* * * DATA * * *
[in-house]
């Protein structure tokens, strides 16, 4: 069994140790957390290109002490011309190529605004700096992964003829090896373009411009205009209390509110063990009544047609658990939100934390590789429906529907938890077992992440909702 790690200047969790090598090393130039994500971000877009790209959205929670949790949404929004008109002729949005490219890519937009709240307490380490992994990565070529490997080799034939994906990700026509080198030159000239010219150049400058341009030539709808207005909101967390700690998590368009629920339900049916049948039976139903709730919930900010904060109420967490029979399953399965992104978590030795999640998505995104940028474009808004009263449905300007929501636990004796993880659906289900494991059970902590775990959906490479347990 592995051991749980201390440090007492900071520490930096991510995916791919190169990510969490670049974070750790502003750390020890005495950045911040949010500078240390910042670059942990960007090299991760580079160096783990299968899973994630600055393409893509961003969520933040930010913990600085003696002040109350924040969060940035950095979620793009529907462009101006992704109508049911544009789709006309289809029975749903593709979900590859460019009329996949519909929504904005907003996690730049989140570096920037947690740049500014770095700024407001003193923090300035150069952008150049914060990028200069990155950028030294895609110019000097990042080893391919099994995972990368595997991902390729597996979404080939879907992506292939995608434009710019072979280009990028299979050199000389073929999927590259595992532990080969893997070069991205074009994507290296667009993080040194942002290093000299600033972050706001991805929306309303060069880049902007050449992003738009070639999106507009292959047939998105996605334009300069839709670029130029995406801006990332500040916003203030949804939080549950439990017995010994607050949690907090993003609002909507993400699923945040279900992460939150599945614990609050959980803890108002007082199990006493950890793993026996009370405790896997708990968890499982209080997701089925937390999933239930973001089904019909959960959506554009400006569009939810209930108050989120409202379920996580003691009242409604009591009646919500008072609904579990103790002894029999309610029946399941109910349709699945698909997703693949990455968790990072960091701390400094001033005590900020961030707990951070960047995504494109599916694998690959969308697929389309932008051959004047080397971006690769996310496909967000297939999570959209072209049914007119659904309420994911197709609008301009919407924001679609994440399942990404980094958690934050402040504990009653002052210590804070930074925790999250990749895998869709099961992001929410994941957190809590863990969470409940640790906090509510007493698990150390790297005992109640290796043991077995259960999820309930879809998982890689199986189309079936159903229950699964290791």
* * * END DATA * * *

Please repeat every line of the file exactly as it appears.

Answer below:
[in-house]
């Protein structure tokens, strides 16, 4: 069994140790957390290109002490011309190529605004700096992964003829090896373009411009205009209390509110063990009544047609658990939100934390590789429906529907938890077992992440909702 790690200047969790090598090393130039994500971000877009790209959205929670949790949404929004008109002729949005490219890519937009709240307490380490992994990565070529490997080799034939994906990700026509080198030159000239010219150049400058341009030539709808207005909101967390700690998590368009629920339900049916049948039976139903709730919930900010904060109420967490029979399953399965992104978590030795999640998505995104940028474009808004009263449905300007929501636990004796993880659906289900494991059970902590775990959906490479347990 592995051991749980201390440090007492900071520490930096991510995916791919190169990510969490670049974070750790502003750390020890005495950045911040949010500078240390910042670059942990960007090299991760580079160096783990299968899973994630600055393409893509961003969520933040930010913990600085003696002040109350924040969060940035950095979620793009529907462009101006992704109508049911544009789709006309289809029975749903593709979900590859460019009329996949519909929504904005907003996690730049989140570096920037947690740049500014770095700024407001003193923090300035150069952008150049914060990028200069990155950028030294895609110019000097990042080893391919099994995972990368595997991902390729597996979404080939879907992506292939995608434009710019072979280009990028299979050199000389073929999927590259595992532990080969893997070069991205074009994507290296667009993080040194942002290093000299600033972050706001991805929306309303060069880049902007050449992003738009070639999106507009292959047939998105996605334009300069839709670029130029995406801006990332500040916003203030949804939080549950439990017995010994607050949690907090993003609002909507993400699923945040279900992460939150599945614990609050959980803890108002007082199990006493950890793993026996009370405790896997708990968890499982209080997701089925937390999933239930973001089904019909959960959506554009400006569009939810209930108050989120409202379920996580003691009242409604009591009646919500008072609904579990103790002894029999309610029946399941109910349709699945698909997703693949990455968790990072960091701390400094001033005590900020961030707990951070960047995504494109599916694998690959969308697929389309932008051959004047080397971006690769996310496909967000297939999570959209072209049914007119659904309420994911197709609008301009919407924001679609994440399942990404980094958690934050402040504990009653002052210590804070930074925790999250990749895998869709099961992001929410994941957190809590863990969470409940640790906090509510007493698990150390790297005992109640290796043991077995259960999820309930879809998982890689199986189309079936159903229950699964290791």